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Culross, Sandhaven, Town House

Town House (18th Century)

Site Name Culross, Sandhaven, Town House

Classification Town House (18th Century)

Alternative Name(s) Tolbooth

Canmore ID 48022

Site Number NS98NE 13

NGR NS 98572 85916

Datum OSGB36 - NGR


Ordnance Survey licence number 100057073. All rights reserved.
Canmore Disclaimer. © Copyright and database right 2020.

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Administrative Areas

  • Council Fife
  • Parish Culross
  • Former Region Fife
  • Former District Dunfermline
  • Former County Fife

Archaeology Notes

NS98NE 13 98572 85916.

(NS 9857 8591) Town House (NR)

OS 25" map, (1962)

Culross Town House was presumably erected in 1626, this date appearing on a lintel lying above the lintel of an inserted doorway, later converted into a window, in the W end of the S wall. The front of the building was altered, and the forestair and clock-and-bell tower were added, in 1783.

D MacGibbon and T Ross 1887-92; RCAHMS 1933, visited 1928; SDD nd.; Visited by OS (M H) 9 July 1953.

Of 17th century origin but transformed into a symmetrical two-storey block and central tower in 1782. Apart from the 1626 datestone early detials include a 1637 hatchment and portions of two open-beam painted ceilings.

M R Apted 1964

Architecture Notes

Information from Architecture catalogue slip: 'Building dates from the year 1626, but the tower was only erected in 1783. Vaulted ground floor containing the "iron house" or prison.'


Photographic Survey (1950 - 1956)

Photographic survey by the Scottish National Buildings Record in 1950.

Publication Account (1996)

The town-house stands at the NE side of Sandhaven, at the foot of the hill on which much of the burgh is built and facing the shore of the Forth across an open green. It comprises two storeys and a garret and has a steeply-pitched slated roof, with a crow-stepped W gable and straight skews to the E. The rectangular main block measures some 16m from E to W by 7.8m and the S front is faced with sandstone ashlar, the remainder being of coursed or random rubble. Its five-bay S 66A front is distinguished by a three-stage central steeple added in 1783, and a double forestair of the same period, but the original building was probably erected in 1626. It was renovated for the burgh by lan G Lindsay and Partners in 1957-9 and is now maintained by the National Trust for Scotland. A tolbooth already existed in Culross by 1588, but its site is not known.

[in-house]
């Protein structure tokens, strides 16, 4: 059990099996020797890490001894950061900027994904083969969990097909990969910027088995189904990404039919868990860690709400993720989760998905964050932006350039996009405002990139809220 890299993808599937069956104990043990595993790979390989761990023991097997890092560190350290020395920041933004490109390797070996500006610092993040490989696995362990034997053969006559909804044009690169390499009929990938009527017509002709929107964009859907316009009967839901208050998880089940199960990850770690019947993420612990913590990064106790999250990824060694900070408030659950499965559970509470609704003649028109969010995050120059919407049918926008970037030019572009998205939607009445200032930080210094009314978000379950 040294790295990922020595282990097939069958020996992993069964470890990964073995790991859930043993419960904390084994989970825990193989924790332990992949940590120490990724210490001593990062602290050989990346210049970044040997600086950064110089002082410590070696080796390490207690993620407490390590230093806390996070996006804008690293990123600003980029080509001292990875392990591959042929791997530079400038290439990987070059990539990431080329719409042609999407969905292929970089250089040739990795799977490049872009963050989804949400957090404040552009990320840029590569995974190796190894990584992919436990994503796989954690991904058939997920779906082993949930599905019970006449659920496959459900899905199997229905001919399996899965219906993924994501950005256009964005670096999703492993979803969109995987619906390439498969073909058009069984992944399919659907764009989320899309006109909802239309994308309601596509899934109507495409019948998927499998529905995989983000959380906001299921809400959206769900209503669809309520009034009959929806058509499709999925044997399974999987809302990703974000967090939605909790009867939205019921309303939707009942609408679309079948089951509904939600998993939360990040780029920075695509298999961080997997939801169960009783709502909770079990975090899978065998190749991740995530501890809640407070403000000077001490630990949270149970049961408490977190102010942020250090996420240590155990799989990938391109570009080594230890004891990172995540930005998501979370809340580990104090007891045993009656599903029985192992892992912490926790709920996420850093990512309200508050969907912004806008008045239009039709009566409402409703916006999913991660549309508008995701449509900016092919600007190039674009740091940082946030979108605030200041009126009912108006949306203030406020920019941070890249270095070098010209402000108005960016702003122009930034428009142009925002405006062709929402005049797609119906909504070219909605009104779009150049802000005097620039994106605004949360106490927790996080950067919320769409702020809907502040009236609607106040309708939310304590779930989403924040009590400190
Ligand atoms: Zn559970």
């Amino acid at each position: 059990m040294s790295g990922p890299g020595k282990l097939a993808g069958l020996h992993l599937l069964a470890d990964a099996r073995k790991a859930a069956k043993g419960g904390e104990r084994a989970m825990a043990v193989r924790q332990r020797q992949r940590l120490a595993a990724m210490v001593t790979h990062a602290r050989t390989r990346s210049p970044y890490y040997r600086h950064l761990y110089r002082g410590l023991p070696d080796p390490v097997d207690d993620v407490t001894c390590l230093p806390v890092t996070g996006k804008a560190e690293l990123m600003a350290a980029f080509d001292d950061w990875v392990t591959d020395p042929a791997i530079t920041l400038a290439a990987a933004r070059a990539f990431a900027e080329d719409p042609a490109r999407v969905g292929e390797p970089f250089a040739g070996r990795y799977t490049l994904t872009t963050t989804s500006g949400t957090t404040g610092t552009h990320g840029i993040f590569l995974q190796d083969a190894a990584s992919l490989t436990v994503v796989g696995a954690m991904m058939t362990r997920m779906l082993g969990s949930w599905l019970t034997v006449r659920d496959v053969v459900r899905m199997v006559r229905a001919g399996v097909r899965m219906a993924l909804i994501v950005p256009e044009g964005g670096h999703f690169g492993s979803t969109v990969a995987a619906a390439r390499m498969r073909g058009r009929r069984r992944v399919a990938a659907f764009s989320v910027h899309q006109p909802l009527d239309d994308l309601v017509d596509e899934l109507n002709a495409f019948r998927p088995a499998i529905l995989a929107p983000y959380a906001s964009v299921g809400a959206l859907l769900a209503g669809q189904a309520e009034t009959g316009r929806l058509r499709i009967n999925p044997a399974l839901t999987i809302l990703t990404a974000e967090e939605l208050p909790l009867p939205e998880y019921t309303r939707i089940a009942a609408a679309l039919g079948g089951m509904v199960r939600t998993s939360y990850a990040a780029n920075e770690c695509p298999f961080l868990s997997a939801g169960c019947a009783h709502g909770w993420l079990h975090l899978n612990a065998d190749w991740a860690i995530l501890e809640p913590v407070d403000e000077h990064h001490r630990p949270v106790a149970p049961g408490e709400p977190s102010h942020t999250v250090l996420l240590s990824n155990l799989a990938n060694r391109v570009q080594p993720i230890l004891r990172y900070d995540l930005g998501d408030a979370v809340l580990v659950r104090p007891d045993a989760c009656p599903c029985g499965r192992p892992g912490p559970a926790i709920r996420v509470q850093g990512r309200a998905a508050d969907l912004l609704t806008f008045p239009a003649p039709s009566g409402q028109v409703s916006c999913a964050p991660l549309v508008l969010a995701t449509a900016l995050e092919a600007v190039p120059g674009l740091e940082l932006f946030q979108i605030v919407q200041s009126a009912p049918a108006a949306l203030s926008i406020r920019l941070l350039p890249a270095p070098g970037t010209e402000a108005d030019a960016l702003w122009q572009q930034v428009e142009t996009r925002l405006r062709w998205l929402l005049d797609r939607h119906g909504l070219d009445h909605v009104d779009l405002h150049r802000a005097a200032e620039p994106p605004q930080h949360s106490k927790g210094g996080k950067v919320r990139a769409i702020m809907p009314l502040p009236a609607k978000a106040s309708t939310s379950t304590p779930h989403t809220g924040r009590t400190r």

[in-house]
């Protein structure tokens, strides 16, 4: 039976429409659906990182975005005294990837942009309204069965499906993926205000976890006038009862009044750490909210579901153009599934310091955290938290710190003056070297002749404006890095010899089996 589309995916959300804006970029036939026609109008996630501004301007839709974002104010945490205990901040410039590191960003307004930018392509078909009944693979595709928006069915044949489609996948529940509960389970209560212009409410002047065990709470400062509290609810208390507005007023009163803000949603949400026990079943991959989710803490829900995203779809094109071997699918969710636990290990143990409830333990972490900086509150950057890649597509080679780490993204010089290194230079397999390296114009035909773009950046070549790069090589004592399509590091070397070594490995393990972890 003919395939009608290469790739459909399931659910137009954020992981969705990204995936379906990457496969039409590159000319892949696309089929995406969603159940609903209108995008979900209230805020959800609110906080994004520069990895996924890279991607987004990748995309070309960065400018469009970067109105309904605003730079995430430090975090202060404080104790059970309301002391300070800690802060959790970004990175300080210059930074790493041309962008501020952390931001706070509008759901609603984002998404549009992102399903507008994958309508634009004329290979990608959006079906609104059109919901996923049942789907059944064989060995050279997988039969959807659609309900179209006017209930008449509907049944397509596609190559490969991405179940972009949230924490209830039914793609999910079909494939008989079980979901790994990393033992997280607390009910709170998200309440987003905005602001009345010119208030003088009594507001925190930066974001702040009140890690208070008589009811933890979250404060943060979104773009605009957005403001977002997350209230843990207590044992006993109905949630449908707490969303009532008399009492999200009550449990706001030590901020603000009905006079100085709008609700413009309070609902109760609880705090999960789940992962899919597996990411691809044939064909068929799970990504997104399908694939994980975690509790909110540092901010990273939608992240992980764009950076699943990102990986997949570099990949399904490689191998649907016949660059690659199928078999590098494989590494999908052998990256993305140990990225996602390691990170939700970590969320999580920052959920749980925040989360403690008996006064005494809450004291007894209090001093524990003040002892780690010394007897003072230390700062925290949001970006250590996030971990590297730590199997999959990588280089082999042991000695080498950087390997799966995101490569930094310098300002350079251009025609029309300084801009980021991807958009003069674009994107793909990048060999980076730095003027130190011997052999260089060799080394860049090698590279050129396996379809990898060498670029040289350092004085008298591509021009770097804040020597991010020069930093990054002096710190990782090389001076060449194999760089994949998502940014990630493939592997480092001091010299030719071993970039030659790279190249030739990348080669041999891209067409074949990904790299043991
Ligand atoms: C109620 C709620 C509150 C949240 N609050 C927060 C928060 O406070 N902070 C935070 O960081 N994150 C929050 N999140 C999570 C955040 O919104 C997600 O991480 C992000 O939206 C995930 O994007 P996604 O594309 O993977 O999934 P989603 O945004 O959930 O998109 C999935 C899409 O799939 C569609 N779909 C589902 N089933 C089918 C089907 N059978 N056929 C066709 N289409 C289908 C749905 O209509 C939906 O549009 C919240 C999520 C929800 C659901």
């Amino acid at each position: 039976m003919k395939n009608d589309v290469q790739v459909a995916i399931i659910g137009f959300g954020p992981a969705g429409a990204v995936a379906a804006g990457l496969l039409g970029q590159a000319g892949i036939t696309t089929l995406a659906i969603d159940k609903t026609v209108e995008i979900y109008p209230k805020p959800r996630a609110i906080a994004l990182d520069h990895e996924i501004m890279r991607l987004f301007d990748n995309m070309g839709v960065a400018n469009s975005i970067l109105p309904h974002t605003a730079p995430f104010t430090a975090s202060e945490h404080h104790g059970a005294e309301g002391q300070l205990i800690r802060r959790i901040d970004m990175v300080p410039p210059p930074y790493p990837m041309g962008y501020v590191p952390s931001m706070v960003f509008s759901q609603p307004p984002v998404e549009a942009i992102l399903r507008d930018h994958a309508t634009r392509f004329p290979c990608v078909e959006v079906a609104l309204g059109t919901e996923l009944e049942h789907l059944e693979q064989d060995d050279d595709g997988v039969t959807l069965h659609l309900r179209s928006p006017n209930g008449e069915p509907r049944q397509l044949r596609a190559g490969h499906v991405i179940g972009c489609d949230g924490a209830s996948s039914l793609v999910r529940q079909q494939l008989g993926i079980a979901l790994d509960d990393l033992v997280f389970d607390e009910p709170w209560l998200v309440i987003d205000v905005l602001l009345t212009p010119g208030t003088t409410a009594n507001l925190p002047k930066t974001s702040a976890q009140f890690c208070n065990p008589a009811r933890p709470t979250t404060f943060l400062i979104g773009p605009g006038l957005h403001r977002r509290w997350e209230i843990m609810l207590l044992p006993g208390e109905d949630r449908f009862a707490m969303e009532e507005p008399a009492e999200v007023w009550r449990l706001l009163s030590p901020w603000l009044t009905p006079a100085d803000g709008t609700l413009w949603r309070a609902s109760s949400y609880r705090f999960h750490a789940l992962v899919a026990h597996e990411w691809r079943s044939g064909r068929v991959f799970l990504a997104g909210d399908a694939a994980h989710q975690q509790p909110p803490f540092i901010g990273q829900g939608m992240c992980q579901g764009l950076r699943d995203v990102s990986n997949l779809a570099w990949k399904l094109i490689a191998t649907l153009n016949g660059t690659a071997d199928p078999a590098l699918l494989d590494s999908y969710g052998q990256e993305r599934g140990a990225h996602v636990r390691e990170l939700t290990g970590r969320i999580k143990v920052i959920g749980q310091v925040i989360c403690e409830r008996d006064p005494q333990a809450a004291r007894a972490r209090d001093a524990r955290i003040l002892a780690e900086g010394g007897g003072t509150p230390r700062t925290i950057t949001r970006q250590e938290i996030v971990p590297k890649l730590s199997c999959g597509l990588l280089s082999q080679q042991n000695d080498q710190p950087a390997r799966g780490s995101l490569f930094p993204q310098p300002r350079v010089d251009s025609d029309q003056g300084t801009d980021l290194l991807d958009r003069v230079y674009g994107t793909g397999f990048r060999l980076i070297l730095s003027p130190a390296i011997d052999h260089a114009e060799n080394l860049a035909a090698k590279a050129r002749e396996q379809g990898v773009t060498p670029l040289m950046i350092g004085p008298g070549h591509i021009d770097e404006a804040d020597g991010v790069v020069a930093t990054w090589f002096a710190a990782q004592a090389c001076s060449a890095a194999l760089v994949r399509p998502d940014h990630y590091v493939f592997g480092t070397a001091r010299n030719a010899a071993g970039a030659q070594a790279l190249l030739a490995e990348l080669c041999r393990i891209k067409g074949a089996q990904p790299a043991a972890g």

The windows of the S front are disposed slightly off-centre. The ground-floor openings have rounded arrises, while those at first-floor level have roll-and-hollow mouldings. The ground floor is entered by doorways at both ends of the S front. Their masonry is disrupted, particularly that to the W,which had formerly been contracted to a window, and their surrounds appear to have been renewed. The W doorway has an over-lintel, probably re-used in its present position, inscribed ANNO DOMINI 1626. The first-floor windows and doorway appear to have been heightened, probably when the steeple and forestair were built, and the 1626 lintel may have been moved from an original position above the main doorway at this period. The stepped character of the stonework at the S wall-head suggests that there were originally dormer windows, which may have been removed when the steeple was built, and one dormer pediment, bearing the burgh seal, survives in reuse (infra).